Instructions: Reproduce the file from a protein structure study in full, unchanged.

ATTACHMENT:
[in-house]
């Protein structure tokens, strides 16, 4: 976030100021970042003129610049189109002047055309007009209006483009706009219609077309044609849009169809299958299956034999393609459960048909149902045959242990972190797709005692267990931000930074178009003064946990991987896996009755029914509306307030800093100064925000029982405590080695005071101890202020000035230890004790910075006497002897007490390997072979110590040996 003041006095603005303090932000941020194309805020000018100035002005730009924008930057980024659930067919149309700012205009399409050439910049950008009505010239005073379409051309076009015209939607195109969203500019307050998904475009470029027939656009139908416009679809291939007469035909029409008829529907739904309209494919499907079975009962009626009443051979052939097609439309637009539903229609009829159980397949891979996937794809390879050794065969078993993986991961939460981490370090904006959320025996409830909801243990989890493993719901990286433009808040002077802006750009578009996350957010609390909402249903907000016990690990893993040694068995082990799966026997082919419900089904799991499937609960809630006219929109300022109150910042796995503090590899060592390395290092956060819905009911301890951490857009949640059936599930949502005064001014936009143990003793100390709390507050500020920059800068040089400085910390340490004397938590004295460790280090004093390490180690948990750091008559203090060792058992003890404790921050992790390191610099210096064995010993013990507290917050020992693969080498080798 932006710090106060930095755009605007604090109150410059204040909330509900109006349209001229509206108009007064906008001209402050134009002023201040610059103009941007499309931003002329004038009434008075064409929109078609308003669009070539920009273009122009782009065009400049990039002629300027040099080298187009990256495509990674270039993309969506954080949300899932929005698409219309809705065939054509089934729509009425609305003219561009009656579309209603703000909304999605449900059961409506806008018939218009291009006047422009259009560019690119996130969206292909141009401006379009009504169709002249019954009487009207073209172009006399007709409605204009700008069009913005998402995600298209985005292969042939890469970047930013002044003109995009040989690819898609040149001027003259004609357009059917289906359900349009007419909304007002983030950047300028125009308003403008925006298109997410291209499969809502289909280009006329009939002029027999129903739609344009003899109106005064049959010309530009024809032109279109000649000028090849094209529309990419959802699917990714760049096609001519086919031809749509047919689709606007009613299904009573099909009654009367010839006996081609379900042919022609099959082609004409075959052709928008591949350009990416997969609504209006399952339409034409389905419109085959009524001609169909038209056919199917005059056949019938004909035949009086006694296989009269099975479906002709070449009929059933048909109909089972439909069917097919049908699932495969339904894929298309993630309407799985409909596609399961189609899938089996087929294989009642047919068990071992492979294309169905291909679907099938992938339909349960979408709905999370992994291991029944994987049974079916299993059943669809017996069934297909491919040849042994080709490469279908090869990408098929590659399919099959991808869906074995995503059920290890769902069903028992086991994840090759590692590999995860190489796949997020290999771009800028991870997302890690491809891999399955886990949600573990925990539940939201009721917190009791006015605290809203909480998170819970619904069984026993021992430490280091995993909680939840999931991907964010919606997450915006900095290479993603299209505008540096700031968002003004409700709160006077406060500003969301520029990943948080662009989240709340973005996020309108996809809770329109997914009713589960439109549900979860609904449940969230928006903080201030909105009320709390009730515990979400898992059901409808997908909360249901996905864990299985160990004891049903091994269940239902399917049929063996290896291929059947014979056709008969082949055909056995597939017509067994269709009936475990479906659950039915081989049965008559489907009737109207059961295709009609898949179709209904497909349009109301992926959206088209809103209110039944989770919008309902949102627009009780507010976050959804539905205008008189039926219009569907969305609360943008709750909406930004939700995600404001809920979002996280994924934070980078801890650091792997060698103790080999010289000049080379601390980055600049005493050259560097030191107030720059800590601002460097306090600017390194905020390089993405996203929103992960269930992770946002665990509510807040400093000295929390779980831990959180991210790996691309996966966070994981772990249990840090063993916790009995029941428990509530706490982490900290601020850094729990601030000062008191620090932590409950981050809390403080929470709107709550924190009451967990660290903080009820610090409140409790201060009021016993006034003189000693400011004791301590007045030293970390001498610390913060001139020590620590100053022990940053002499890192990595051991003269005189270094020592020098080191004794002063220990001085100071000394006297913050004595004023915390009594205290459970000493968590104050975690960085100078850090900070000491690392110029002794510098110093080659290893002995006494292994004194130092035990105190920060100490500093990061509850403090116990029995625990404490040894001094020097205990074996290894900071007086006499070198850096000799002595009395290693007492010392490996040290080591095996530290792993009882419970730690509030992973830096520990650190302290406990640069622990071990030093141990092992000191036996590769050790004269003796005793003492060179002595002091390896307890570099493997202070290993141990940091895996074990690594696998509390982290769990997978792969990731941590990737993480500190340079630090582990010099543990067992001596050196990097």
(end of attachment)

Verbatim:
[in-house]
């Protein structure tokens, strides 16, 4: 976030100021970042003129610049189109002047055309007009209006483009706009219609077309044609849009169809299958299956034999393609459960048909149902045959242990972190797709005692267990931000930074178009003064946990991987896996009755029914509306307030800093100064925000029982405590080695005071101890202020000035230890004790910075006497002897007490390997072979110590040996 003041006095603005303090932000941020194309805020000018100035002005730009924008930057980024659930067919149309700012205009399409050439910049950008009505010239005073379409051309076009015209939607195109969203500019307050998904475009470029027939656009139908416009679809291939007469035909029409008829529907739904309209494919499907079975009962009626009443051979052939097609439309637009539903229609009829159980397949891979996937794809390879050794065969078993993986991961939460981490370090904006959320025996409830909801243990989890493993719901990286433009808040002077802006750009578009996350957010609390909402249903907000016990690990893993040694068995082990799966026997082919419900089904799991499937609960809630006219929109300022109150910042796995503090590899060592390395290092956060819905009911301890951490857009949640059936599930949502005064001014936009143990003793100390709390507050500020920059800068040089400085910390340490004397938590004295460790280090004093390490180690948990750091008559203090060792058992003890404790921050992790390191610099210096064995010993013990507290917050020992693969080498080798 932006710090106060930095755009605007604090109150410059204040909330509900109006349209001229509206108009007064906008001209402050134009002023201040610059103009941007499309931003002329004038009434008075064409929109078609308003669009070539920009273009122009782009065009400049990039002629300027040099080298187009990256495509990674270039993309969506954080949300899932929005698409219309809705065939054509089934729509009425609305003219561009009656579309209603703000909304999605449900059961409506806008018939218009291009006047422009259009560019690119996130969206292909141009401006379009009504169709002249019954009487009207073209172009006399007709409605204009700008069009913005998402995600298209985005292969042939890469970047930013002044003109995009040989690819898609040149001027003259004609357009059917289906359900349009007419909304007002983030950047300028125009308003403008925006298109997410291209499969809502289909280009006329009939002029027999129903739609344009003899109106005064049959010309530009024809032109279109000649000028090849094209529309990419959802699917990714760049096609001519086919031809749509047919689709606007009613299904009573099909009654009367010839006996081609379900042919022609099959082609004409075959052709928008591949350009990416997969609504209006399952339409034409389905419109085959009524001609169909038209056919199917005059056949019938004909035949009086006694296989009269099975479906002709070449009929059933048909109909089972439909069917097919049908699932495969339904894929298309993630309407799985409909596609399961189609899938089996087929294989009642047919068990071992492979294309169905291909679907099938992938339909349960979408709905999370992994291991029944994987049974079916299993059943669809017996069934297909491919040849042994080709490469279908090869990408098929590659399919099959991808869906074995995503059920290890769902069903028992086991994840090759590692590999995860190489796949997020290999771009800028991870997302890690491809891999399955886990949600573990925990539940939201009721917190009791006015605290809203909480998170819970619904069984026993021992430490280091995993909680939840999931991907964010919606997450915006900095290479993603299209505008540096700031968002003004409700709160006077406060500003969301520029990943948080662009989240709340973005996020309108996809809770329109997914009713589960439109549900979860609904449940969230928006903080201030909105009320709390009730515990979400898992059901409808997908909360249901996905864990299985160990004891049903091994269940239902399917049929063996290896291929059947014979056709008969082949055909056995597939017509067994269709009936475990479906659950039915081989049965008559489907009737109207059961295709009609898949179709209904497909349009109301992926959206088209809103209110039944989770919008309902949102627009009780507010976050959804539905205008008189039926219009569907969305609360943008709750909406930004939700995600404001809920979002996280994924934070980078801890650091792997060698103790080999010289000049080379601390980055600049005493050259560097030191107030720059800590601002460097306090600017390194905020390089993405996203929103992960269930992770946002665990509510807040400093000295929390779980831990959180991210790996691309996966966070994981772990249990840090063993916790009995029941428990509530706490982490900290601020850094729990601030000062008191620090932590409950981050809390403080929470709107709550924190009451967990660290903080009820610090409140409790201060009021016993006034003189000693400011004791301590007045030293970390001498610390913060001139020590620590100053022990940053002499890192990595051991003269005189270094020592020098080191004794002063220990001085100071000394006297913050004595004023915390009594205290459970000493968590104050975690960085100078850090900070000491690392110029002794510098110093080659290893002995006494292994004194130092035990105190920060100490500093990061509850403090116990029995625990404490040894001094020097205990074996290894900071007086006499070198850096000799002595009395290693007492010392490996040290080591095996530290792993009882419970730690509030992973830096520990650190302290406990640069622990071990030093141990092992000191036996590769050790004269003796005793003492060179002595002091390896307890570099493997202070290993141990940091895996074990690594696998509390982290769990997978792969990731941590990737993480500190340079630090582990010099543990067992001596050196990097």